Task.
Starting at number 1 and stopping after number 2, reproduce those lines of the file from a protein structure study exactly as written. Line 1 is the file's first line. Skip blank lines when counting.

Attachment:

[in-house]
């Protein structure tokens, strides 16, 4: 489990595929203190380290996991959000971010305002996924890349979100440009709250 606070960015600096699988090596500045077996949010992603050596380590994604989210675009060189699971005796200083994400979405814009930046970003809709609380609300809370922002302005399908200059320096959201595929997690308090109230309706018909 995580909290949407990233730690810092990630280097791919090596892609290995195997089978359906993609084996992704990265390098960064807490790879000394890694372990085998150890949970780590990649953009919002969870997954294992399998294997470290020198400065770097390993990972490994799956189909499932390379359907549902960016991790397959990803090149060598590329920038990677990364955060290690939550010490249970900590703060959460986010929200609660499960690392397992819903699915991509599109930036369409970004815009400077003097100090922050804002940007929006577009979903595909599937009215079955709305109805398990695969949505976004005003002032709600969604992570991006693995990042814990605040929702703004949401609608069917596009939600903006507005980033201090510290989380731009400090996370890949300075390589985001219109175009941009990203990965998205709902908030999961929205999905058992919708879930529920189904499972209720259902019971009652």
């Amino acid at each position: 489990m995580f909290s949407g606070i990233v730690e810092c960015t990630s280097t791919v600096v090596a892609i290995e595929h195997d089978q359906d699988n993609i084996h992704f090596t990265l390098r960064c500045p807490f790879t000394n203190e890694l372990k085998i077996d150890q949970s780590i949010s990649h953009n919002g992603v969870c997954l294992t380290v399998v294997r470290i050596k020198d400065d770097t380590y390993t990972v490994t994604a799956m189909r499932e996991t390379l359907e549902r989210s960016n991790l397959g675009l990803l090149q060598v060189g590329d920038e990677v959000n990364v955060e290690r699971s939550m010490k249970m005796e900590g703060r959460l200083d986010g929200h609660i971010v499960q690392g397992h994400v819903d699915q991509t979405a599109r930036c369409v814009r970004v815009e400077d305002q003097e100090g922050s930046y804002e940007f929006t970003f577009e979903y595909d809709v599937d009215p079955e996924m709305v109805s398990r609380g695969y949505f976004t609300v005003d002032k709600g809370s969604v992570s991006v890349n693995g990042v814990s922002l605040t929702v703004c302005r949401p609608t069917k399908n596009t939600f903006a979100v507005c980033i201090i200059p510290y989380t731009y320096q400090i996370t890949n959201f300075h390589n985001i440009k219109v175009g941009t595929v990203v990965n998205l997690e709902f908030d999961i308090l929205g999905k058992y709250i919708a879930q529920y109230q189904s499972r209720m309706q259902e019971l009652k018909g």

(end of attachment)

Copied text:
[in-house]
């Protein structure tokens, strides 16, 4: 489990595929203190380290996991959000971010305002996924890349979100440009709250 606070960015600096699988090596500045077996949010992603050596380590994604989210675009060189699971005796200083994400979405814009930046970003809709609380609300809370922002302005399908200059320096959201595929997690308090109230309706018909 995580909290949407990233730690810092990630280097791919090596892609290995195997089978359906993609084996992704990265390098960064807490790879000394890694372990085998150890949970780590990649953009919002969870997954294992399998294997470290020198400065770097390993990972490994799956189909499932390379359907549902960016991790397959990803090149060598590329920038990677990364955060290690939550010490249970900590703060959460986010929200609660499960690392397992819903699915991509599109930036369409970004815009400077003097100090922050804002940007929006577009979903595909599937009215079955709305109805398990695969949505976004005003002032709600969604992570991006693995990042814990605040929702703004949401609608069917596009939600903006507005980033201090510290989380731009400090996370890949300075390589985001219109175009941009990203990965998205709902908030999961929205999905058992919708879930529920189904499972209720259902019971009652």